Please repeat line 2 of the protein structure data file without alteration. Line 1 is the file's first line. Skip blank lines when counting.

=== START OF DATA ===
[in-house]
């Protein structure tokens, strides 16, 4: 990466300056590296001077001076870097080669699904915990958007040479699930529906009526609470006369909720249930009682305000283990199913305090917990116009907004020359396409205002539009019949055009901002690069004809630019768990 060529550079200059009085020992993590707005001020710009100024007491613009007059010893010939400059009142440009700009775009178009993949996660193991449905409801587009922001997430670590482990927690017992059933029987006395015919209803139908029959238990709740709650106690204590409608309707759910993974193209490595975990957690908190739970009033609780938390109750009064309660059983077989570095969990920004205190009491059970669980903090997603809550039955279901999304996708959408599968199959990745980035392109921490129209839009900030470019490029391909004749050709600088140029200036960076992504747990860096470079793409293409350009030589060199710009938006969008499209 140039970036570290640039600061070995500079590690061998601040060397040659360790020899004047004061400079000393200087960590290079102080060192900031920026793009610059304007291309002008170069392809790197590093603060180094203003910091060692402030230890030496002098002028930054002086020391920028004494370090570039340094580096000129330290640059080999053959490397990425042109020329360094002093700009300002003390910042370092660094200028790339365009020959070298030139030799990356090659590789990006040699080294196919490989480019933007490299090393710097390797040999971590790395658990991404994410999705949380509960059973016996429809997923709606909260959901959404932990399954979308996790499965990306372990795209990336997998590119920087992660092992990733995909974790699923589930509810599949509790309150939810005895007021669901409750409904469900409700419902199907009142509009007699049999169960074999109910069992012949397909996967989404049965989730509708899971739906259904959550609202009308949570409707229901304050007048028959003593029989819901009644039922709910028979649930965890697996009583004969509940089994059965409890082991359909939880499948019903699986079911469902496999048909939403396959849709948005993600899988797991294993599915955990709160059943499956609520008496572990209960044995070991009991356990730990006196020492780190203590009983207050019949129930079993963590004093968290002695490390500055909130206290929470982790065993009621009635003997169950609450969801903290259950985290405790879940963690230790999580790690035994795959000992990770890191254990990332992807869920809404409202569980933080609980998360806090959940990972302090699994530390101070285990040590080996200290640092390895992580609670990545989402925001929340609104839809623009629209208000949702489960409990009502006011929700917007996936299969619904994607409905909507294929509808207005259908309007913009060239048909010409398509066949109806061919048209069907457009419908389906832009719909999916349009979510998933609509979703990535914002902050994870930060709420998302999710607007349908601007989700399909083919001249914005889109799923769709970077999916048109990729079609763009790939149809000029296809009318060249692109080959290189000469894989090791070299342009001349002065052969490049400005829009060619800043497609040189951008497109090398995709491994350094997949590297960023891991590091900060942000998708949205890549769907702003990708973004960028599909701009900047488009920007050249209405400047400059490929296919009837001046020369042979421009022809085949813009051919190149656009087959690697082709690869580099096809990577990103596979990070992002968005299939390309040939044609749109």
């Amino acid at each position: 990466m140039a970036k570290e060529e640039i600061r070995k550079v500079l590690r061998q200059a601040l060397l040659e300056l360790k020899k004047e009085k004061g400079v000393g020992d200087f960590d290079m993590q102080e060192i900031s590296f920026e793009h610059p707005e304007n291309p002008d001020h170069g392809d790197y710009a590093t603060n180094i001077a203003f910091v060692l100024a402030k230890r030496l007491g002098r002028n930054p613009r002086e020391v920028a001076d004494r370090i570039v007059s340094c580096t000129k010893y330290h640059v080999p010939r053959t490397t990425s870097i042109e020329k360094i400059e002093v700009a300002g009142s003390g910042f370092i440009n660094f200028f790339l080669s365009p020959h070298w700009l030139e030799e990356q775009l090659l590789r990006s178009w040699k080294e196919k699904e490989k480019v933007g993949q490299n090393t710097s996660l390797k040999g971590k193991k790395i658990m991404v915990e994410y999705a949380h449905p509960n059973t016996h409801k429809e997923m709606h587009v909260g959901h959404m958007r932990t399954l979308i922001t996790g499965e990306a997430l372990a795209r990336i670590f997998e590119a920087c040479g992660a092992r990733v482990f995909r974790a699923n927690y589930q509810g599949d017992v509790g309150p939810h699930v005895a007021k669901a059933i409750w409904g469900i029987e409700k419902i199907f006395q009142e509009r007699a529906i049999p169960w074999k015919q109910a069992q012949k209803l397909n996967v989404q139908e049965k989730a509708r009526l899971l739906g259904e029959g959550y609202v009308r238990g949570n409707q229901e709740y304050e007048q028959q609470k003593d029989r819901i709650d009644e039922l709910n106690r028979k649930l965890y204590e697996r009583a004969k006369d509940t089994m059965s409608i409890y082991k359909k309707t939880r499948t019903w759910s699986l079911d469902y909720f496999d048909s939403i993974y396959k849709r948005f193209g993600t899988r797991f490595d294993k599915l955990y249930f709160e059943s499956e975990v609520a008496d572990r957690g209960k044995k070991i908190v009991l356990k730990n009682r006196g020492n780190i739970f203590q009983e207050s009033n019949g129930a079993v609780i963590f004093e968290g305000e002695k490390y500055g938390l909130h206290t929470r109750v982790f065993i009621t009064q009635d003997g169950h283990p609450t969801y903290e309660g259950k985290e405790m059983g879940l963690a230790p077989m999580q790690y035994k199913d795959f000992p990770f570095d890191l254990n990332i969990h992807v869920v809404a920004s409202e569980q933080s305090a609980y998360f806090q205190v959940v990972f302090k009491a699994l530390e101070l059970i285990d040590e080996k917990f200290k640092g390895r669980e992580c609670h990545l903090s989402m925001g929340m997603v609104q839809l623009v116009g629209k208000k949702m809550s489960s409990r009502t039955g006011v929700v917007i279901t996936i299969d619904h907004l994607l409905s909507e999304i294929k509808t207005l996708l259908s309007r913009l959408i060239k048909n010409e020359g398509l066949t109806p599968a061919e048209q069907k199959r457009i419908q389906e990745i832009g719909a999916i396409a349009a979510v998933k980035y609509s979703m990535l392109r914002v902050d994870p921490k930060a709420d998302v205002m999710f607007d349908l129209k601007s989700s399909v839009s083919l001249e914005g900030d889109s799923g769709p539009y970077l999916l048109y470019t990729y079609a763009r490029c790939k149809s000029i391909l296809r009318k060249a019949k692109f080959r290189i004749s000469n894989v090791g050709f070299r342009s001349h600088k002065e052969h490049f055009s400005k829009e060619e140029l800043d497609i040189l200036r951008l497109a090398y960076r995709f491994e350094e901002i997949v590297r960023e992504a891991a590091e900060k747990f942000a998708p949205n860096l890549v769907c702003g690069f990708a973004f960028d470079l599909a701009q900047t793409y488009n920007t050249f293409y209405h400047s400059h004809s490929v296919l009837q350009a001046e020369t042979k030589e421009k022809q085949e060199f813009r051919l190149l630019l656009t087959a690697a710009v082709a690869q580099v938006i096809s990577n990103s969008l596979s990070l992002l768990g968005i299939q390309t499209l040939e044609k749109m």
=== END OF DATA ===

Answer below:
């Protein structure tokens, strides 16, 4: 990466300056590296001077001076870097080669699904915990958007040479699930529906009526609470006369909720249930009682305000283990199913305090917990116009907004020359396409205002539009019949055009901002690069004809630019768990 060529550079200059009085020992993590707005001020710009100024007491613009007059010893010939400059009142440009700009775009178009993949996660193991449905409801587009922001997430670590482990927690017992059933029987006395015919209803139908029959238990709740709650106690204590409608309707759910993974193209490595975990957690908190739970009033609780938390109750009064309660059983077989570095969990920004205190009491059970669980903090997603809550039955279901999304996708959408599968199959990745980035392109921490129209839009900030470019490029391909004749050709600088140029200036960076992504747990860096470079793409293409350009030589060199710009938006969008499209 140039970036570290640039600061070995500079590690061998601040060397040659360790020899004047004061400079000393200087960590290079102080060192900031920026793009610059304007291309002008170069392809790197590093603060180094203003910091060692402030230890030496002098002028930054002086020391920028004494370090570039340094580096000129330290640059080999053959490397990425042109020329360094002093700009300002003390910042370092660094200028790339365009020959070298030139030799990356090659590789990006040699080294196919490989480019933007490299090393710097390797040999971590790395658990991404994410999705949380509960059973016996429809997923709606909260959901959404932990399954979308996790499965990306372990795209990336997998590119920087992660092992990733995909974790699923589930509810599949509790309150939810005895007021669901409750409904469900409700419902199907009142509009007699049999169960074999109910069992012949397909996967989404049965989730509708899971739906259904959550609202009308949570409707229901304050007048028959003593029989819901009644039922709910028979649930965890697996009583004969509940089994059965409890082991359909939880499948019903699986079911469902496999048909939403396959849709948005993600899988797991294993599915955990709160059943499956609520008496572990209960044995070991009991356990730990006196020492780190203590009983207050019949129930079993963590004093968290002695490390500055909130206290929470982790065993009621009635003997169950609450969801903290259950985290405790879940963690230790999580790690035994795959000992990770890191254990990332992807869920809404409202569980933080609980998360806090959940990972302090699994530390101070285990040590080996200290640092390895992580609670990545989402925001929340609104839809623009629209208000949702489960409990009502006011929700917007996936299969619904994607409905909507294929509808207005259908309007913009060239048909010409398509066949109806061919048209069907457009419908389906832009719909999916349009979510998933609509979703990535914002902050994870930060709420998302999710607007349908601007989700399909083919001249914005889109799923769709970077999916048109990729079609763009790939149809000029296809009318060249692109080959290189000469894989090791070299342009001349002065052969490049400005829009060619800043497609040189951008497109090398995709491994350094997949590297960023891991590091900060942000998708949205890549769907702003990708973004960028599909701009900047488009920007050249209405400047400059490929296919009837001046020369042979421009022809085949813009051919190149656009087959690697082709690869580099096809990577990103596979990070992002968005299939390309040939044609749109």